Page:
Philosophile: I don't see how Hume showed anything. His argument is at best question-begging, since the conclusion can only be true if something like emotivism is right. Utilitarians believe facts about happiness and unhappiness ground moral truths. Social contract theorists believe facts about what rational people would agree upon ground moral truths. Virtue ethics takes facts about what makes someone a good person to be the ground for truths about moral action. Even a simplistic subjectivist view grounds the truths of moral statements in facts about the speaker's attitudes. Virtually every meta-ethical view grounds moral truths in some facts. Only if moral statements have no truth value (as Hume thought) or if they are true for absolutely no reason (which I've never heard anyone defend) will Hume be right. I happen to think both of those options are pretty ridiculous, but if those are the only views on which his argument will work, then it seems to me to beg the question against all the other views.

In any case, pretending that Hume's argument works only against divine command theorists who base morality in God's commands is just to miss how amazingly radical Hume's statement is. It completely defies commonsense morality.

Posted by: Jeremy Pierce | Mar 15, 2005 11:27:25 AM

I am out in the cold here.

It seems to me that somehow we need to bring humanity to a conclusion that is mutually acceptable to all of humanity. Religious belief seems to fail both the cultural and the individual when dogma takes the place of mystery. Belief in God seems to stem for repressed childhood impressions. As a small child adults are not only ‘giants’, they can as well perform ‘miracles’. This suggests that each and every individual human will look for something outside of themselves to ‘protect’ and take care of them. This creates a problem if these individuals, looking for protection outside of their own selves, are indoctrinated into a belief system that not only guarantees community in the here and now, but as in Christianity and Islam, provides protection in a mythical ‘afterlife’. Individuals that need to feel protected will turn to existing religions or will create new religions to gain that ‘feeling’ of protection.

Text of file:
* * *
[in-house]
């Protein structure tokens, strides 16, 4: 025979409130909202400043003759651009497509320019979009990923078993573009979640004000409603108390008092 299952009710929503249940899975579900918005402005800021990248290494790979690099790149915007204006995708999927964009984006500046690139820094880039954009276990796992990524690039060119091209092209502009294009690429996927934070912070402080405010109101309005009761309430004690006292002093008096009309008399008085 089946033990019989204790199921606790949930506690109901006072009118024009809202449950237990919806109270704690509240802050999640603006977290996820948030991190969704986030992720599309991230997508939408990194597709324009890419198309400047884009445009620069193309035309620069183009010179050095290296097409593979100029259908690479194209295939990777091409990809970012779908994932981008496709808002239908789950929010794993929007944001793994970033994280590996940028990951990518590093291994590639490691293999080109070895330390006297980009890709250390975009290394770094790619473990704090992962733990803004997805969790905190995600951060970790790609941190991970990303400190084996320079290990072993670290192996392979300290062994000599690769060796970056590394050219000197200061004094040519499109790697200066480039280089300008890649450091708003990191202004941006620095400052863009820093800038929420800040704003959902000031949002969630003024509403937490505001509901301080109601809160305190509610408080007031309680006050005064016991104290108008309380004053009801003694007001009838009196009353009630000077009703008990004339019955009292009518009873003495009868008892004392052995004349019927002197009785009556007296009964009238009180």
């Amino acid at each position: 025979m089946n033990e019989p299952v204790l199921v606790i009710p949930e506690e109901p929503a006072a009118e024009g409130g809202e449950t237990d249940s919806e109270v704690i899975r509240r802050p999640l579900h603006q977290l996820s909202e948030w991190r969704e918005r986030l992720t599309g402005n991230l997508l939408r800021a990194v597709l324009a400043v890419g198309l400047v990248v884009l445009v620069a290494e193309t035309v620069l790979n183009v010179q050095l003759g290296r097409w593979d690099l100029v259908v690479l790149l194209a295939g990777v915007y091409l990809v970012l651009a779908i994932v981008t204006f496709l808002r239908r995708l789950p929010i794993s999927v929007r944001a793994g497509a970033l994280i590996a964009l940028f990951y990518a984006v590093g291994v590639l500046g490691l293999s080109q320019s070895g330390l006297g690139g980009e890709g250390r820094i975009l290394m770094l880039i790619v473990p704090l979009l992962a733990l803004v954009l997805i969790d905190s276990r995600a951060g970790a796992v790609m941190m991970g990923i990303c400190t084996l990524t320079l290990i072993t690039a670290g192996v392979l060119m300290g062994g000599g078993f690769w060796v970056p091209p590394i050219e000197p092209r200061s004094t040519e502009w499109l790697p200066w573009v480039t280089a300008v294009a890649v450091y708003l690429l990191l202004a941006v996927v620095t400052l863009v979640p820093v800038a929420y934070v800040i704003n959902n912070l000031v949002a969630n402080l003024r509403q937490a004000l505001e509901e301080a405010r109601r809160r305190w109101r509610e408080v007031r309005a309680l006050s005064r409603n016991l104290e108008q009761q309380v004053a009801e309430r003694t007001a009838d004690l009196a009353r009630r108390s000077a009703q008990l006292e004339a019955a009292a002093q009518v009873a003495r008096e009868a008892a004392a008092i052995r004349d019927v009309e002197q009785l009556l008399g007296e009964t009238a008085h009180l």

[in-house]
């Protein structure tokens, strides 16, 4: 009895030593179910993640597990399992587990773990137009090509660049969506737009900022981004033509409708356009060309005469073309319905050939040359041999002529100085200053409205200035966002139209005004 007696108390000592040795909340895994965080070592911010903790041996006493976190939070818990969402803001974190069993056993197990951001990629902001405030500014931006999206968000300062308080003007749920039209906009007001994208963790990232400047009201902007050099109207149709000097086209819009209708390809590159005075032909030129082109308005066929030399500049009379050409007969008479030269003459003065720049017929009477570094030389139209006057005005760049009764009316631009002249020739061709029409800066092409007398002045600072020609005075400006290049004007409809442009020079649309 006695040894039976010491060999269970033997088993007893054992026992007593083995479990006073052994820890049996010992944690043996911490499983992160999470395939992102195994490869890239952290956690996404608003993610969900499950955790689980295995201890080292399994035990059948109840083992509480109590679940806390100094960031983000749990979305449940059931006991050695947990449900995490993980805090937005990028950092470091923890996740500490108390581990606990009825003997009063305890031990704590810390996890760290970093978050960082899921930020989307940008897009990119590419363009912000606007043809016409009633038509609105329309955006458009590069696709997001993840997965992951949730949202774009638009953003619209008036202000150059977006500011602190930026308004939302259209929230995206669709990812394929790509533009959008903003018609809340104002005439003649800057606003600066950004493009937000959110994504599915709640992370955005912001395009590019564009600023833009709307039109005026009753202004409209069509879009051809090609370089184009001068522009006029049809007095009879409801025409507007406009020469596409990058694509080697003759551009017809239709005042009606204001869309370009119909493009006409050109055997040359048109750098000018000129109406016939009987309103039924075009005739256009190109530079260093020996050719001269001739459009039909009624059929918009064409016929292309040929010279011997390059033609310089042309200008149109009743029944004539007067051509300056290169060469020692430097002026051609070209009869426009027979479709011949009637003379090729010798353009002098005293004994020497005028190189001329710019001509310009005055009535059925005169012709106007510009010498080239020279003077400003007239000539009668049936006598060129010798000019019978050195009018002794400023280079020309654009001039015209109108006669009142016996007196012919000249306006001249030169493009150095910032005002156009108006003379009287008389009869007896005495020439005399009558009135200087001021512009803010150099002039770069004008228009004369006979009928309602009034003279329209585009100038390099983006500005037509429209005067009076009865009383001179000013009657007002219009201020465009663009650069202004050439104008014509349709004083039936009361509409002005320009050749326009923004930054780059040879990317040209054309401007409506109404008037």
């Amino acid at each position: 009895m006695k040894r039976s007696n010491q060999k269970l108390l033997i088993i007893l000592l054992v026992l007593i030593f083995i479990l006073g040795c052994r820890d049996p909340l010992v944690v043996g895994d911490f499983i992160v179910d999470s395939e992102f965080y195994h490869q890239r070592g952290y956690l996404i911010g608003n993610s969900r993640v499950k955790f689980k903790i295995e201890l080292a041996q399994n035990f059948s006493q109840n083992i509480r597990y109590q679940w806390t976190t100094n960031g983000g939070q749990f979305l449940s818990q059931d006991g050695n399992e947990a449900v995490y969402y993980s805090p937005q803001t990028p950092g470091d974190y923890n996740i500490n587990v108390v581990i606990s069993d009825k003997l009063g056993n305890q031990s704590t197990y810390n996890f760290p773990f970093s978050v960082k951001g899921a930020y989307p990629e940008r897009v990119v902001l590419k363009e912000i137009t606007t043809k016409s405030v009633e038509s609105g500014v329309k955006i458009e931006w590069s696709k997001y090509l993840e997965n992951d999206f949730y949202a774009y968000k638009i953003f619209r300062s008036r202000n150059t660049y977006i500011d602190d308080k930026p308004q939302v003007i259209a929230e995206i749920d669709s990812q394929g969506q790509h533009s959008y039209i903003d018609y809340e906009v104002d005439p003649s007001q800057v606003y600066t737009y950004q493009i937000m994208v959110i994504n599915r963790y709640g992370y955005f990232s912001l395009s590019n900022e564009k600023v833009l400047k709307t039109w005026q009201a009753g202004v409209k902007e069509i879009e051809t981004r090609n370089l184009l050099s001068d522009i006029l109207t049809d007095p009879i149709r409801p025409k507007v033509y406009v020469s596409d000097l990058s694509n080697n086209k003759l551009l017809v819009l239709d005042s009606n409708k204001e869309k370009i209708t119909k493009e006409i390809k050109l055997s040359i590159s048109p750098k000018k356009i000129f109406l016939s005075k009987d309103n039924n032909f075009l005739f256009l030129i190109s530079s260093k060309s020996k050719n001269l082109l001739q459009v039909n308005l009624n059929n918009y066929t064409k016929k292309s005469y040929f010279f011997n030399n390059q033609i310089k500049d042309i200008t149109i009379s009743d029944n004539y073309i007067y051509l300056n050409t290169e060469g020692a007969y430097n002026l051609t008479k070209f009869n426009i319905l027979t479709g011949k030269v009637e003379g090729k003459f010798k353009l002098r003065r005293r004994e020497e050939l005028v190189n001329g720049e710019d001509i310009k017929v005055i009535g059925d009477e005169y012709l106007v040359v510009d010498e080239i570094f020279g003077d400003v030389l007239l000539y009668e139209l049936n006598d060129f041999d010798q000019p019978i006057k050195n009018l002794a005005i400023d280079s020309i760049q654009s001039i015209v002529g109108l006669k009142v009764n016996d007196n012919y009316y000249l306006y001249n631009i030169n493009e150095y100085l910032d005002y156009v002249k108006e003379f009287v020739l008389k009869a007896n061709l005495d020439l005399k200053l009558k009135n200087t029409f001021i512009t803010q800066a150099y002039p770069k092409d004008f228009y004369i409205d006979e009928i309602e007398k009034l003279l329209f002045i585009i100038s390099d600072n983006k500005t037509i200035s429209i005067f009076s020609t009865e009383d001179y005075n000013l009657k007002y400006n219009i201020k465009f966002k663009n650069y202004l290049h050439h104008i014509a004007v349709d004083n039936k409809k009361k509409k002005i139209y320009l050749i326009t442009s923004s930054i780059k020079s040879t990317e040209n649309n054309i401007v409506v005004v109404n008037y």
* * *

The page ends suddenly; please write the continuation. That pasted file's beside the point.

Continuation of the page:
There is and will always be a great number of mysteries and unanswered questions.

This we know;

We exist on a planet we call Earth in a galaxy we call the Milky Way, part of an ever expanding universe.

There are laws of nature that have been discerned by wise men that always and everywhere hold true.

There are things that are good for humans, intelligent mammals, and things that are bad for humans.

Joseph Campbell suggested that a new mythology that encompasses the whole Earth and the entire human race is what is needed to get us past our petty differences.

Perhaps there is a definition of God that all mankind could agree on?

God is the Creator. It really does not matter how or why, creation exists.

God is within and without. (ie. God permeates reality, turn within and find God or turn outwards and find God in the beauty of nature.)

God set the natural laws of the universe by which all things abide. If we do not understand something it is because our minds are, as of now, inadequate. God gave us the intelligence to decipher reality so we should attempt to.